C. Analytical Assays
There must be assurance that the specific amount of the tested additive has been incorporated into the feed. A quantitative approach is necessary to provide this assurance, and it is achieved by chemical analysis. The results of chemical analysis are usually available as a set of numbers representing replicate determinations made under (as near as possible) identical conditions. These numbers might correspond to percentage purity, etc. The interpretation of a raw data set answers two questions: (1) What is the best estimate of the true value of the quantity being measured? and (2) How reliable is the number as an estimator of the true value?
Every analytical procedure possesses three main attribute categories: applicability, reliability, and efficiency. The purposes of the analytical procedure are to determine the composition of matter and the identity of its components and their concentration. The reliability and confidence of these determinations should be stated. The depth and breadth of the description of these attributes depends upon the intended use of the method, i.e., research, regulatory, or screening. In most cases the research method becomes the regulatory one. The following parameters should be evaluated by the petitioner:
1) Applicability - The method of measurement should be specific for the analyte (s) in question. The method should be able to separate or resolve the analyte (s) from other substances and interfering compounds, i.e., it must be selective. Every method has limits of measurement and they should be described in terms of limit of detection and limit of determination (quantitation). The range of use and measurement of the method should be described. In addition, the following questions should be asked: (a) What commodities or matrices will the method be applied to; (b) What is the concentration range of the analyte to be measured; (c) Is the method linear over this concentration range; and (d) Is the method susceptible to interference?
2) Reliability - This parameter addresses the accuracy of the measurement system. Accuracy is described according to its systematic (bias) and random (imprecision) errors. Random error is described as repeatability or analyst-to-analyst, and day-to-day variation, and reproducibility, or lab-to-lab variation. The method should be shown to be rugged or optimized, and under control.
3) Efficiency - The method should be easy and cost efficient to run. The level of training and safety should be addressed.
Once the error associated with the system of measurement is quantified, the system must be validated in a matrix that is representative of field use. After that, the petitioner should demonstrate that the active material can be adequately mixed in a fish ration to be pelleted or extruded. This is best done by mixing a production batch of feed, taking many samples of the feed throughout the process and quantifying the analyte by multiple analysis. This approach is valid also for the research feed batch prepared in the laboratory. In addition, the petitioner should demonstrate the additive stability in the market container, and in the feed. A stability protocol should be developed and CVM concurrence obtained. Additional information on validation of analytical methods can be found in the CVM guideline entitled "NRSP-7: Recommendations for Evaluating Analytical Methods."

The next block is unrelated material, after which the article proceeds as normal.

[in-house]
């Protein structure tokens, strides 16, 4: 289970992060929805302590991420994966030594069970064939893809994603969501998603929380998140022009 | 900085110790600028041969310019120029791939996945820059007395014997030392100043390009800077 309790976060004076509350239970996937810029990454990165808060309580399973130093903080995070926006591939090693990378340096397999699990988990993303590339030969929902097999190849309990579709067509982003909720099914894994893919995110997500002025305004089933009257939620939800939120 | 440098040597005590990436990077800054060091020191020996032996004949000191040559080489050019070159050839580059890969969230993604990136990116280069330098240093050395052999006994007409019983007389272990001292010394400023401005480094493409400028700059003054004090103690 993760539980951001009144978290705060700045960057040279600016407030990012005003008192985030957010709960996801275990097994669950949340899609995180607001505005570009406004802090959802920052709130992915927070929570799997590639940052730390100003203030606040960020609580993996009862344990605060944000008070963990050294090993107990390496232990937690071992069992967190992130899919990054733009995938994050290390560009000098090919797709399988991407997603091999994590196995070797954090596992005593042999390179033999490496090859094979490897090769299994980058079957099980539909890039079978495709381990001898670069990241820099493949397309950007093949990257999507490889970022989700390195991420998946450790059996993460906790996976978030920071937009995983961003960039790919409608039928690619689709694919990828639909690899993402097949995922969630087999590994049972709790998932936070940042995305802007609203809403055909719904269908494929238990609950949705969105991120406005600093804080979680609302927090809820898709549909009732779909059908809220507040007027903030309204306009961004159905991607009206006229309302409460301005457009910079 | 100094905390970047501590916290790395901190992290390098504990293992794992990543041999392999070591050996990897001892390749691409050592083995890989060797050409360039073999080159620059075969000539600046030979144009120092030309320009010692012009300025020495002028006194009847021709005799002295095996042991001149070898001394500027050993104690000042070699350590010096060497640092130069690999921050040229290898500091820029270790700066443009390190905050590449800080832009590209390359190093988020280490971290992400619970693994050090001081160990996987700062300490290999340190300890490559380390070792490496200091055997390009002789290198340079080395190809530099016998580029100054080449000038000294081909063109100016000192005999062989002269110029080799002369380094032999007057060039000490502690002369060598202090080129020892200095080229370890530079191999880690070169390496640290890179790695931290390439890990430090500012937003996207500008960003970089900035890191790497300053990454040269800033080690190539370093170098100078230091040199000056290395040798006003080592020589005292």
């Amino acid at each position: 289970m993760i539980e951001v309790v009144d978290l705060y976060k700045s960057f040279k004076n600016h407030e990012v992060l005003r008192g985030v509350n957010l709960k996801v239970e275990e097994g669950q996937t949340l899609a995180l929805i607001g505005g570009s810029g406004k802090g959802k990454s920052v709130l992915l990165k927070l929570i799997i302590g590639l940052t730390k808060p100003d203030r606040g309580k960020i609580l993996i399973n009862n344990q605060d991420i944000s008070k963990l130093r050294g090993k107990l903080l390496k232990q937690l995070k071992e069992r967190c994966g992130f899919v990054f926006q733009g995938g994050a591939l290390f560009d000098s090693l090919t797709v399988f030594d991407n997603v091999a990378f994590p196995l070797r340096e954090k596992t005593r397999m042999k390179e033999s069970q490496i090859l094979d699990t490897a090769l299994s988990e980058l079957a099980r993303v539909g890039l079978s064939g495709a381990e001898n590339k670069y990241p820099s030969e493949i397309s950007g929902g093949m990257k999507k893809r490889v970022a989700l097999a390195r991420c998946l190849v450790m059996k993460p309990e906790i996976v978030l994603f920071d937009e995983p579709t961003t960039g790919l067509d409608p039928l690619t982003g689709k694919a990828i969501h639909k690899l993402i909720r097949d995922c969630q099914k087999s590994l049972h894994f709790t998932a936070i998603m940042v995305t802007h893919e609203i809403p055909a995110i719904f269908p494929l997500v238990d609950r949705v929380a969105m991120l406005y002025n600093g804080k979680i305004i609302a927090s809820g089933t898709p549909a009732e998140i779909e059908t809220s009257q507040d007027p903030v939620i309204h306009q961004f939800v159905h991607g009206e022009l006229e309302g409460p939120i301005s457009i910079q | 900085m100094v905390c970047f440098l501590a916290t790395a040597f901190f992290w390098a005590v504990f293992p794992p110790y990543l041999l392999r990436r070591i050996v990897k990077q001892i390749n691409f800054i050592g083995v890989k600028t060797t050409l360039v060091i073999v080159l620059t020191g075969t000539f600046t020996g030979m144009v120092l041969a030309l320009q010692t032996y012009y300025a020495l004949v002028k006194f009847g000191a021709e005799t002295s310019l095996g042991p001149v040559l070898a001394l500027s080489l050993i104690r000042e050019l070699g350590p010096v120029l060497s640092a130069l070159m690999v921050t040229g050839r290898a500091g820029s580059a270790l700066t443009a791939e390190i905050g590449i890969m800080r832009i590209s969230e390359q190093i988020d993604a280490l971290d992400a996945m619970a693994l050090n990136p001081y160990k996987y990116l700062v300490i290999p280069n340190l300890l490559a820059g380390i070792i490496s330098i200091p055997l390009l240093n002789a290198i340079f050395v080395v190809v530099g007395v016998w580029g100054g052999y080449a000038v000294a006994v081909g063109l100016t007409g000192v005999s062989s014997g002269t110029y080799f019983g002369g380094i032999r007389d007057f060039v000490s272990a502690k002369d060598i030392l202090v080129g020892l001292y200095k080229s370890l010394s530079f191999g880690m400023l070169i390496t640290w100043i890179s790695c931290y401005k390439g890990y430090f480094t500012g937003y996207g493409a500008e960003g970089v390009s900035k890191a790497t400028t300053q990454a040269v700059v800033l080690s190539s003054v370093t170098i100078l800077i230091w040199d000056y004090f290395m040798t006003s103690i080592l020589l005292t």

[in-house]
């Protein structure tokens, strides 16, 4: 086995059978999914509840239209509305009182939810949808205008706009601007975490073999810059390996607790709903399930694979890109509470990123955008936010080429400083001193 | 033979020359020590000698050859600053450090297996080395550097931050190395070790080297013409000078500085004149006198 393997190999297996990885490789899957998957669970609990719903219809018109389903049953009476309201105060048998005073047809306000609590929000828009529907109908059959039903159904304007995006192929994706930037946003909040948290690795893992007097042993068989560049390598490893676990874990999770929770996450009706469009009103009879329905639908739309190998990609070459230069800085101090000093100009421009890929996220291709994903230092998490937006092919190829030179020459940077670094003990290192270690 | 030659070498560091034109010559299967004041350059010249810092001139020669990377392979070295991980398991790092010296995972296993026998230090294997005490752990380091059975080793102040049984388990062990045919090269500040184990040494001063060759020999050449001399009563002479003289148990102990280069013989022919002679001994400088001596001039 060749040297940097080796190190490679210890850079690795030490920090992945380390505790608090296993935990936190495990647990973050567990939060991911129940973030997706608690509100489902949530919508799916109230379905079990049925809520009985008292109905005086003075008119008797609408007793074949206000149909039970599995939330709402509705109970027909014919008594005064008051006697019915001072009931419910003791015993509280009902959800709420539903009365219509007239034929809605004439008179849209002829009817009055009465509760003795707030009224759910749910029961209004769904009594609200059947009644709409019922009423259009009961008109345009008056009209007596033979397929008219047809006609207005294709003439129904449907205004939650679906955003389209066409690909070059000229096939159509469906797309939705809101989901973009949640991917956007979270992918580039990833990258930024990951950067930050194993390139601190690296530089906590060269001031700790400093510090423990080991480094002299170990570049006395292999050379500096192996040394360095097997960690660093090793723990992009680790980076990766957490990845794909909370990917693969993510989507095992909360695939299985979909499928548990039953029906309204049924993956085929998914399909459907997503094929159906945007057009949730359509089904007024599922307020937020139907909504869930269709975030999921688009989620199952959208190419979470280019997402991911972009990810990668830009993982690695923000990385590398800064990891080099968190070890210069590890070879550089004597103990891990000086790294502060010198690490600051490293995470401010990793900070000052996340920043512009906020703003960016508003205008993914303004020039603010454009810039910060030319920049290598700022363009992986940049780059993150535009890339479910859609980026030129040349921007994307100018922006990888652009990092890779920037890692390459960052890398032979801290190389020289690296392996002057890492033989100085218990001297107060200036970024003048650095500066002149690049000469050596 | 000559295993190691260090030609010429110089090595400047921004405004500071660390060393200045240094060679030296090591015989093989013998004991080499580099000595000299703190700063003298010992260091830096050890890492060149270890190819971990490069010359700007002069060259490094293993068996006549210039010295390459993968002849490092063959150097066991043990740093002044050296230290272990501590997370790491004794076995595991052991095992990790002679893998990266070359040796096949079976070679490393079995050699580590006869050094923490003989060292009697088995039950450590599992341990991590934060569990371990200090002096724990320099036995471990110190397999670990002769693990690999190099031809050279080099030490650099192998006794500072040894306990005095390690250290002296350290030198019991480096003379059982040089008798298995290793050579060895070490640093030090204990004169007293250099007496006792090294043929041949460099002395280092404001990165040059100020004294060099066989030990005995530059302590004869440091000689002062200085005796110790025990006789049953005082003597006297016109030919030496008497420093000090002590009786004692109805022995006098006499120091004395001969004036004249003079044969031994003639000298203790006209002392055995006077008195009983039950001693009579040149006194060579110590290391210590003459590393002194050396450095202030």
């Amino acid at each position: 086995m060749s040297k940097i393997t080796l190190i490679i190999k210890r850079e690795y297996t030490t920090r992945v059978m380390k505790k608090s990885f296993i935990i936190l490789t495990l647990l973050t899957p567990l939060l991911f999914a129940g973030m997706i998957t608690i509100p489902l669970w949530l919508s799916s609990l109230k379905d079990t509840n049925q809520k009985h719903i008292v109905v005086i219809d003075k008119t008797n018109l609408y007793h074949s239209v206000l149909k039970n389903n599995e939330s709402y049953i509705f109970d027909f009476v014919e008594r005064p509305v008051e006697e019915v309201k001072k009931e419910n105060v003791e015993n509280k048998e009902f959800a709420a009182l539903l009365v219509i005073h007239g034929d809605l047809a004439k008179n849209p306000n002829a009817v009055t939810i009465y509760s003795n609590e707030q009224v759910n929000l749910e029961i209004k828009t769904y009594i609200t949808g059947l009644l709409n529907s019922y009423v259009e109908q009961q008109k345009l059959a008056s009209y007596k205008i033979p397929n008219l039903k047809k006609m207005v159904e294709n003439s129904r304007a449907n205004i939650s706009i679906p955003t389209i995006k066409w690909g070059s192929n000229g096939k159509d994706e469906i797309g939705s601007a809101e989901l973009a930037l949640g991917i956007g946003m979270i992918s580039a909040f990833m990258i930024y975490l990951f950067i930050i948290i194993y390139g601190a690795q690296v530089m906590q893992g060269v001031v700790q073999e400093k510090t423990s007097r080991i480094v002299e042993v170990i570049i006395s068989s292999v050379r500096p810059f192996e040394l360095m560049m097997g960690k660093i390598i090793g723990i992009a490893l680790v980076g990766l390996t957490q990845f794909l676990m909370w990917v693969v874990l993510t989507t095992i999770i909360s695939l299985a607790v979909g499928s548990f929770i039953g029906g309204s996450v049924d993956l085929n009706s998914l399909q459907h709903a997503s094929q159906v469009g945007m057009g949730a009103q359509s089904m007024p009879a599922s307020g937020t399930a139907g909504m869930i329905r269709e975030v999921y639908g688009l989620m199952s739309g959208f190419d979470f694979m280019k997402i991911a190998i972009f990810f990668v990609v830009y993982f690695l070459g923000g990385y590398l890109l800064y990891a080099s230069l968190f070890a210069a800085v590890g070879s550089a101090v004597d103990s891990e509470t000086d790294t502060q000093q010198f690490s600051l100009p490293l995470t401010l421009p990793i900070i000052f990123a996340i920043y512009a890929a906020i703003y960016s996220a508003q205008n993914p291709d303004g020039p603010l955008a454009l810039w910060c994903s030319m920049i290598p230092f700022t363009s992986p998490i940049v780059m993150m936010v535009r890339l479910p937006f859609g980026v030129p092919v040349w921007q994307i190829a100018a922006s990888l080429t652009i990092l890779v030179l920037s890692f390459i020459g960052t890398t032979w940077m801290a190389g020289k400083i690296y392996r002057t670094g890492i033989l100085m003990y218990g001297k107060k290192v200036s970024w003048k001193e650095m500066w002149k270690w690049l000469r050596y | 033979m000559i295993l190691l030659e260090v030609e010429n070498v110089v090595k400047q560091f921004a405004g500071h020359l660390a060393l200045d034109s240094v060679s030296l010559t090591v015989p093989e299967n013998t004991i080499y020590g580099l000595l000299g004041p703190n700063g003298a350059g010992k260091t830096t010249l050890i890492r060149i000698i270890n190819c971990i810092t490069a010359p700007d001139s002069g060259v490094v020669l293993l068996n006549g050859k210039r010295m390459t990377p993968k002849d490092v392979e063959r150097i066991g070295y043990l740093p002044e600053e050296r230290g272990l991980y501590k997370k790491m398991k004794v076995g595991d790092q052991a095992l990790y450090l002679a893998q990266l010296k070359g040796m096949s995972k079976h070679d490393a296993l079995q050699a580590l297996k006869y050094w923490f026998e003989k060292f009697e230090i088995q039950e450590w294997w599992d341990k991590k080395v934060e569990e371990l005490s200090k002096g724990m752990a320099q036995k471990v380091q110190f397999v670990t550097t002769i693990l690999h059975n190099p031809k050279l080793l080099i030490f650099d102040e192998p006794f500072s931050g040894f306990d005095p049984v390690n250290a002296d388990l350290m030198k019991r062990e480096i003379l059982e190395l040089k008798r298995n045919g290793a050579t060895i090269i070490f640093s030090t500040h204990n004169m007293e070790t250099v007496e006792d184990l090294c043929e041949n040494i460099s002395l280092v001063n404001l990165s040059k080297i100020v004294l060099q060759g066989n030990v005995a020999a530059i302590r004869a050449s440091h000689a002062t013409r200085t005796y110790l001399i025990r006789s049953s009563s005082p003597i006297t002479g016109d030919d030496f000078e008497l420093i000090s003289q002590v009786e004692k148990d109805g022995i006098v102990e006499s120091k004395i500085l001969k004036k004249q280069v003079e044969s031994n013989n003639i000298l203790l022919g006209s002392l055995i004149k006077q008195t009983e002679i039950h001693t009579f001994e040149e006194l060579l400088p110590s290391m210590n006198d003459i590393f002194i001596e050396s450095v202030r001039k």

D. Nutritional Content and Preparation of Experimental Diets
The Center believes that the experimental data should be collected on animals consuming nutritionally adequate diets, except when the additive is a nutrient, so that observed responses are attributable to the food additive rather than a possible nutritional interaction or to confounding effects due to inadequate or excessive amounts of certain nutrients. Nutrient recommendations for aquatic animals, published by the National Academy of Sciences, National Research Council, can serve as a reference for dietary formulation. However, sponsors should be aware that nutritional information for aquatic animals is being developed at a relatively rapid rate (e.g. Cowey et al. 1985, Lovell 1988, Halver 1989, Takeda and Watanabe 1990). New research findings, particularly those having a logical connection with the food additive, should be included in the experimental design. As an alternative, diets may be formulated to meet predominant commercial practices for the species and class of animal being fed. Diets should be formulated and manufactured with those ingredients currently in use with the target species.
Experimental diets should be prepared from a basal diet which is uniform with regards to nutrient densities and composition. If the basal diet is derived from several mixer batches, the diet corresponding to each treatment group should be composed of aliquots from each mixer batch. For example, if 3000 pounds of each experimental diet is needed and the mixer capacity is only 3000 pounds, the schedule in Figure 1 should be followed. In this example, only two levels of the additive (zero and 1X proposed use level) are used.